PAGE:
Tahrir Square, the focal point for Arab Spring in Egypt and subsequent protests, is once again calm. Few signs of the latest protest after the embassy riots remain. The large Ritz-Carlton sign announcing the opening of the new hotel on the site of the former iconic Nile Hilton flanks beside both the Egyptian Antiquities Museum and the still-empty burned out National Party headquarters, physical reminders of the continuing contradictions of post-revolution Egypt.
At the center of the Square, in the center of Cairo, sits the museum. It is arguably the finest repository of ancient treasures in the world, save those removed by others, both legally and illegally (think Napoleon). This single museum represents the finest antiquities from Egypt's Pharaonic past. It chronicles a civilization that remains the pinnacle of ancient learning, sophistication, art and creativity. Protection of the treasures here and throughout the country is a matter of great Egyptian national pride and international concern.
During the tumultuous days of late January 2011, Zahi Hawass, the swashbuckling Minister of Antiquities and international face of all that was Egypt, announced that though the museum security had been breached, no antiquities had been stolen and that 10 small artifacts and two mummies that were damaged had all been recovered. He noted that the biggest threat to the Museum was from fire at the headquarters of Mubarak's ruling party next door. The world was not to fear that Egypt would be an Afghanistan, a comment referring to the destruction of the Bamiyan Buddhas by the Taliban. Egypt would protect her treasures.

Friday, October 5, 2012

Archeologist Reeves Reveals Tutankhamun’s Last Secret

by  on October 3, 2012

Revelations: Tutankhamun’s famous death mask wasn’t really his. It just got co-opted from someone else after the boy king died unexpectedly. Same with many of the artefacts in his tomb.

This was the thrust, then carefully proved—as best one can after 3,000 years—by archeologist Nicholas Reeves, Ph.D., Tuesday night at Town Hall. Titled Tutankhamun’s Last Secret, this was the first of a series of seven in the Ancient Egypt Distinguished Speakers Lecture Series presented this fall atTown Hall by the Pacific Science Center in conjunction with its ongoing exhibition Tutankhamun, The Golden King and the Great Pharoahs (through January 6, 2013).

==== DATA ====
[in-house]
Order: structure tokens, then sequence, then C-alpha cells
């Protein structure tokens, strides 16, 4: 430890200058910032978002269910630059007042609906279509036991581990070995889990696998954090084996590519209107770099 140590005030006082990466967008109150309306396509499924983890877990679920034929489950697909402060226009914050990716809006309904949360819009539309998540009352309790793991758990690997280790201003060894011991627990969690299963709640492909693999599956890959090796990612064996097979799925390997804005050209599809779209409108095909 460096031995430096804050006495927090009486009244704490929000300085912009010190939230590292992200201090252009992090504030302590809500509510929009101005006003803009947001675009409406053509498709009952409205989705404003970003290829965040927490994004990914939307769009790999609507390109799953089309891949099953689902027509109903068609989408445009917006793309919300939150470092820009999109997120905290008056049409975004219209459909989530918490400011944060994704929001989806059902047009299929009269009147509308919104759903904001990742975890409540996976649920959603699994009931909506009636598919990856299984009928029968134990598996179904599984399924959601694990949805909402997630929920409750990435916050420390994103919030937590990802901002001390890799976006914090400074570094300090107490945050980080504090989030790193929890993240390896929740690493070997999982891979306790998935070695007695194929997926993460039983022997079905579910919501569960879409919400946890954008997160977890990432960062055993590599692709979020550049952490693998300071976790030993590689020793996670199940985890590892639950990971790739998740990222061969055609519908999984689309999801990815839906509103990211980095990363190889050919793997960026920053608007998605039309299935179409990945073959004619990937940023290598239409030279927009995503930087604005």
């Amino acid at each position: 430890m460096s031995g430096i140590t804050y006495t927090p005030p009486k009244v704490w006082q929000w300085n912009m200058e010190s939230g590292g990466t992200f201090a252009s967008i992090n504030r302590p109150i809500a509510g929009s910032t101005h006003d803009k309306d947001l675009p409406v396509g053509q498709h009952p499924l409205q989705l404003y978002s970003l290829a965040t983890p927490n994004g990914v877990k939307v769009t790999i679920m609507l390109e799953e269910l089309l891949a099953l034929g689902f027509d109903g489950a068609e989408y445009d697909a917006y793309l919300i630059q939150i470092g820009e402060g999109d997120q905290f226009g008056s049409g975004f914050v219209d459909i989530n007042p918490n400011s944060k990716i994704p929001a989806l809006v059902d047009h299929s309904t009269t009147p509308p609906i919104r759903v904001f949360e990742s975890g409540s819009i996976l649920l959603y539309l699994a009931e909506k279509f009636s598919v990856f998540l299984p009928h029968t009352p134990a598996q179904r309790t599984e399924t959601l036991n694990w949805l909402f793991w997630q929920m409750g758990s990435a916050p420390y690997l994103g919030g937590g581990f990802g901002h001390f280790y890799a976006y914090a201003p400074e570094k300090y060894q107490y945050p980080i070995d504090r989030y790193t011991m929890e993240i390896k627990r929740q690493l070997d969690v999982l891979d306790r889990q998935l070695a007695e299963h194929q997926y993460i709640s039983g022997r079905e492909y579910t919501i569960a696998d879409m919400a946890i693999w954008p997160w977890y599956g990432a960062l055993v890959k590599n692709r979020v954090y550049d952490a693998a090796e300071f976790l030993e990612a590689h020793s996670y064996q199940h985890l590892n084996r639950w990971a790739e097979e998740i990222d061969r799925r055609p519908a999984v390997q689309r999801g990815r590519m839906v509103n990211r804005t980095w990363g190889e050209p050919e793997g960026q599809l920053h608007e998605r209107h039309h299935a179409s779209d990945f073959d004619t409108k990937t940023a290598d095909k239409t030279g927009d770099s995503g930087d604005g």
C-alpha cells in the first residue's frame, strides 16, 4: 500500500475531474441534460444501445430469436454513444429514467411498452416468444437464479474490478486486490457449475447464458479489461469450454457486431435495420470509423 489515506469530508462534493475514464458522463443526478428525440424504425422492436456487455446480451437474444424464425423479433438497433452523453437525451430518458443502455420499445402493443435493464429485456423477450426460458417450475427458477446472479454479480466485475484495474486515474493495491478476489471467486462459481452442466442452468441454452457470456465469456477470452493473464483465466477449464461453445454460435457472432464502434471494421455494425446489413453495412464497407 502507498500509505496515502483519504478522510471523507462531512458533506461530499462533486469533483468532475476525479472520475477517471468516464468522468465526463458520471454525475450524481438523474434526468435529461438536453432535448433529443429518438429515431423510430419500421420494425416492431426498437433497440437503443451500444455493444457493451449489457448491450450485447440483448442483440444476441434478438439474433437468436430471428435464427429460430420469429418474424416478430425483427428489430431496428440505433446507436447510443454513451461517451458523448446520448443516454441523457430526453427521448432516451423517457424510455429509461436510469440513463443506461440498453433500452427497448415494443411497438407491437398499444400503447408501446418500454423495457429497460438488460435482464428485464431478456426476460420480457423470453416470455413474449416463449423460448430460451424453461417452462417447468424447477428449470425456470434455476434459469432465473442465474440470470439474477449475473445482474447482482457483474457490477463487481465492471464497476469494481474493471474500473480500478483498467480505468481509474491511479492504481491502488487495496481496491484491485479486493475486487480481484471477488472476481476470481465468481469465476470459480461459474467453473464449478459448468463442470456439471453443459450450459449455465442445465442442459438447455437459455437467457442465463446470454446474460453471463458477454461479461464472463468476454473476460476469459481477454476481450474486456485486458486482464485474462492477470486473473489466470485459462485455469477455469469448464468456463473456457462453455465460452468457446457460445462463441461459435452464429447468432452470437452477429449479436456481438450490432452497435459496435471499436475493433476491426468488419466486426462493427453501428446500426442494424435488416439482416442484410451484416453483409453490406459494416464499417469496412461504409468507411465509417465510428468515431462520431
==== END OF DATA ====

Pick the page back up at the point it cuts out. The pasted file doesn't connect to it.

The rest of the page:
Dr Reeves is associate curator in the Department of Egyptian Art at the Metropolitan Museum of Art in New York. The content of his hour-long lecture was so absorbing and the slides so fascinating that his unemphatic delivery and his reading of his lecture didn’t matter much.

Reeves put Tutankhamun’s tomb into context by describing the discovery by Howard Carter, his team, and his patron, the Earl of Caernarvon, on Sunday November 26, 1922, after years of dedicated and enthusiastic tomb exploration in Egypt’s Valley of the Kings had failed to find anything new which had not already been vandalized by tomb robbers over the past millenia. This tomb had never been found, as was shown by the unbroken seals on the entrance.

Tutankhamun was a shortlived pharoah who died in his teens. The puzzle is that his tomb is small, just four rooms, but in it was found a multitude of every item a king could need on his funerary journey, much of it sublime works of art in gold.

Reeves showed some of these, but zeroed in on the gold death mask, a gorgeous item which weighs in at ten-plus kilos. Pointing out that just before Tutankhamun’s reign it had recently been turbulent times in Egypt, and that the king had apparently died suddenly, he described some of the discrepancies in the mask. The gold of the surrounding headpiece is better quality than that of the face. The blue stripes in the head piece are glass, in the face (such as the eyebrows) the blue is lapis lazuli. The entire mask is made up of eight pieces riveted together and maybe it was originally built for a woman, maybe Nefertiti, as decided by tiny holes for earrings which had been covered up with gold leaf, with just the face replaced with Tut’s. Nefertiti’s tomb has never been found.

It’s history and mystery together, with science playing an increasing role in deciphering the mysteries.

Reeves’ talk ended with question time and in each answer he brought out more fascinating details. The last question came from a small boy, who wanted to know how the brain got removed in embalming. Reeves informed the child and the audience that the Egyptians didn’t consider the brain of any importance or realize it had anything to do with thinking, that to them the heart was the center of every thought. Then he described the messy procedure of how they extracted the brain after death without damaging skull or face.

The audience was not large for this first lecture in the series, but will likely increase as word gets around. They are all on Tuesdays, with three more in October, and after a two-week hiatus, three more in November.

Note: for more info about the lectures check the Agenda section at this site:

And check out the Video section at this site for another lecture by Nicholas Reeves:

Thursday, October 4, 2012

Visiting Ancient Egypt, Virtually

Wednesday, October 3, 2012

Egyptian Toes Likely to be the World’s Oldest Prosthetics